Few would dispute that red tape is a burden on businesses. Over the past
five years there has been a wave of new legislation on businesses, with no end
in sight. This year alone, there’s the removal of the working time opt-out, the
advance of the Agency Workers Directive, the introduction of the Employment Act
and new discrimination laws.

The Institute of Directors last year estimated the recurrent annual cost of
the employment regulations introduced in the past five years could be as much
as £6bn, with the costs rising as regulations actually come into force.

The British Chambers of Commerce, meanwhile, calculates the cost to British
business of increased regulation has risen from £5bn since January 2000, to
£15bn in May 2001.

What’s at issue, however, is how much of a drag on productivity this extra
burden is. Philpott of the CIPD, for instance, points to the fact that, as much
of the new regulatory framework has emanated from Europe, France and Germany do
not have much less regulation than the UK.

Higher tax and national insurance do play their part, but are not a major
factor, he argues, with a lack of investment in capital and R&D more the

He adds that employment laws per se may be less of a barrier to productivity
than restraints on planning or environmental regulations, for example.

"We have had 20 years of a relatively light approach to regulation. Now
we have a huge tide coming in on us and it is difficult to absorb it in one
go," he says.

Michael Porter does not view the UK as an over-regulated economy. He
believes more regulation promotes innovation and has called for increased
price-competitiveness to open up rivalry and force the development of
high-value products and services. The UK must ask itself why new business
start-ups are less likely to survive here than in the US and Europe.

For employers, the DTI too often stands for ‘desperately tying up industry’,
with captains of industry bemoaning the department’s enthusiasm for red tape,
both European and home grown.

"Employment law and some of the ways things are now moving are not
necessarily to the benefit of organisations. Some of the employment tribunal
rulings are rather strange," says BNFL’s Donovan.

The Government’s focus on public sector investment has led to a 0.5 per cent
fall in productivity, argues Patrick Minford, professor of economics at Cardiff
Business School, with growth in public sector spending proving unproductive so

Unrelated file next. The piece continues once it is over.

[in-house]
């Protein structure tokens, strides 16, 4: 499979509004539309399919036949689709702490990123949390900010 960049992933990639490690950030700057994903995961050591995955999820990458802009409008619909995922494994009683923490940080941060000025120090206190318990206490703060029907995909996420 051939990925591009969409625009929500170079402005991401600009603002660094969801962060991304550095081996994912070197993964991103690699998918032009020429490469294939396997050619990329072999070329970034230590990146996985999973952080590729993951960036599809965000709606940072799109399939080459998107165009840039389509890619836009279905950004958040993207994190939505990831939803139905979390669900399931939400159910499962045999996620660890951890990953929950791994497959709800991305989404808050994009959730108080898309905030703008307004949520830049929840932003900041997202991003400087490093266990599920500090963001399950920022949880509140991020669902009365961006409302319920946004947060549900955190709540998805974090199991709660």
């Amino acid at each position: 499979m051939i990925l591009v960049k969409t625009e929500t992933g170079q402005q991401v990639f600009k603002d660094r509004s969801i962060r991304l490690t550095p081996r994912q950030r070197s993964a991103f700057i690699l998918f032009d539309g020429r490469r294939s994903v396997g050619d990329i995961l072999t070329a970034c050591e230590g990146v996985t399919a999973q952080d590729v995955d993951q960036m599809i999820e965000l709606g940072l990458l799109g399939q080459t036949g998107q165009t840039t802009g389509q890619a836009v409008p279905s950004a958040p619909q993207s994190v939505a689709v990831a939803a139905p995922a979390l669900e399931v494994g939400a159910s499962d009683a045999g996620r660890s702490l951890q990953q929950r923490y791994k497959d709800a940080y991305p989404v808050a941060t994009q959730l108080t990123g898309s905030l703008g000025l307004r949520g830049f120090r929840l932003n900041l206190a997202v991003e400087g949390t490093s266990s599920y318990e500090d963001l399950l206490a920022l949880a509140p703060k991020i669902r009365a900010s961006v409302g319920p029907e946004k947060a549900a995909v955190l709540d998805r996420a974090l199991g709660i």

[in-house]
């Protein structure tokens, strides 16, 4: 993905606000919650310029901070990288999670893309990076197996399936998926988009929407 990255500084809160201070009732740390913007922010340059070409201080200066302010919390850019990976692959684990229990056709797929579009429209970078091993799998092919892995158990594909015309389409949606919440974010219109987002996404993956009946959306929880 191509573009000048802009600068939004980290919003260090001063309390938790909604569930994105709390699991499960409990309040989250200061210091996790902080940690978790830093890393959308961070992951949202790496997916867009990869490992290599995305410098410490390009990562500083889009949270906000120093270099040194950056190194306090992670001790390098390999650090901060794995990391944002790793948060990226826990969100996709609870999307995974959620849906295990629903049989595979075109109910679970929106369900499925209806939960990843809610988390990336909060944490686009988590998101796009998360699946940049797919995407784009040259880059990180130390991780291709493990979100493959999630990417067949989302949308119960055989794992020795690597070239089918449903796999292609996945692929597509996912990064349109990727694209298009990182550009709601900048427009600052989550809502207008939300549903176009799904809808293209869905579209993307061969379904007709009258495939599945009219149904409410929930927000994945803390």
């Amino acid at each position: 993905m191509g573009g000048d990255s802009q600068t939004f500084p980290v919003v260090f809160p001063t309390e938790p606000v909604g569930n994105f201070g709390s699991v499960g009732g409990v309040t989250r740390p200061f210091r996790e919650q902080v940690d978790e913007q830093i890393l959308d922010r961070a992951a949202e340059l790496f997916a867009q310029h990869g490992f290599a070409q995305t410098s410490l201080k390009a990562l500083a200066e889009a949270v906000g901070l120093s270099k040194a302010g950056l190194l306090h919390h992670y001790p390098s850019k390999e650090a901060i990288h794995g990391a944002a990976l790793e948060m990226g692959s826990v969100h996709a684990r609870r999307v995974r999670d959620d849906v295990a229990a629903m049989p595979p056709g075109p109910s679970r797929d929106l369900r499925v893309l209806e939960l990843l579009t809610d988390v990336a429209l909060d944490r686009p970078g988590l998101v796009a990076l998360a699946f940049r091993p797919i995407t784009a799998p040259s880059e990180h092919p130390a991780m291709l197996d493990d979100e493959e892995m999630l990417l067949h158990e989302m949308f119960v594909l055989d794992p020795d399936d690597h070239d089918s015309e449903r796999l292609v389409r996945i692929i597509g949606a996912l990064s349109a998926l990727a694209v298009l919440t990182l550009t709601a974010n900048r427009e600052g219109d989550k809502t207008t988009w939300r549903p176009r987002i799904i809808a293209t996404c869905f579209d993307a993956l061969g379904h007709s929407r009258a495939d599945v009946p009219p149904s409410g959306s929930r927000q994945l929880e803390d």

"HR people tend to be in larger firms, which do not have such a problem
with these things, but a lot of the burden and costs are falling on smaller
firms. All that happens is they just do not take risks for fear of ending up in
court," he says.

Higher capital allowances would help profitability and productivity, argues
the EEF’s Peedle.

The TUC and CBI have, in turn, called for a more stable tax regime and an
increase in long-term investment – for example, on the country’s transport


– More focus by the DTI on supporting

"The frustrating thing is that the DTI talks about how
industry should become more productive, and then it imposes more and more
regulation on a wider range of areas," says LogicaCMG’s Taylor.

– Better implementation of policies, both by the Government and

"One of the most important things that came out [of
research with the CIPD] was not the existence so much of a given set of
policies and practices, but the way line managers brought them to life,"
says the University of Bath’s Purcell.

Personnel today’s productivity white paper

The following are 10 action points for organisations and

1          Recognise that effective HR – which
encompasses recruitment, training reward, job design, job quality and
communication – is vital to tackling the productivity gap

2          Ensure that HR
strategies aimed at improving productivity are in tune with the organisational
goals, and that their effectiveness is measured

3          High-performance
team-working is the key to raising productivity, and needs to be supported by
training and reward structures

4          More research
is needed on the links between good people management and productivity

5          Managers need to have access to better
training and development which is focused on the needs of their role and their
organisation – particularly in the middle and junior ranks

6          All companies should carry out skills
audits and act on them, with particular attention to lower ranking staff.
Again, training must be tied to business aims and goals

7          Employers need
to further develop their psychological contract with staff, ensuring that both
managers and workers are motivated

8          HR must be the
catalyst for improving communication, employee involvement and planning

9          The DTI must
work harder to minimise the pain of red tape and improve how it implements regulations

10        HR must champion
and remind organisations of the need for long-term thinking and investment, and
the critical role of innovation in improving productivity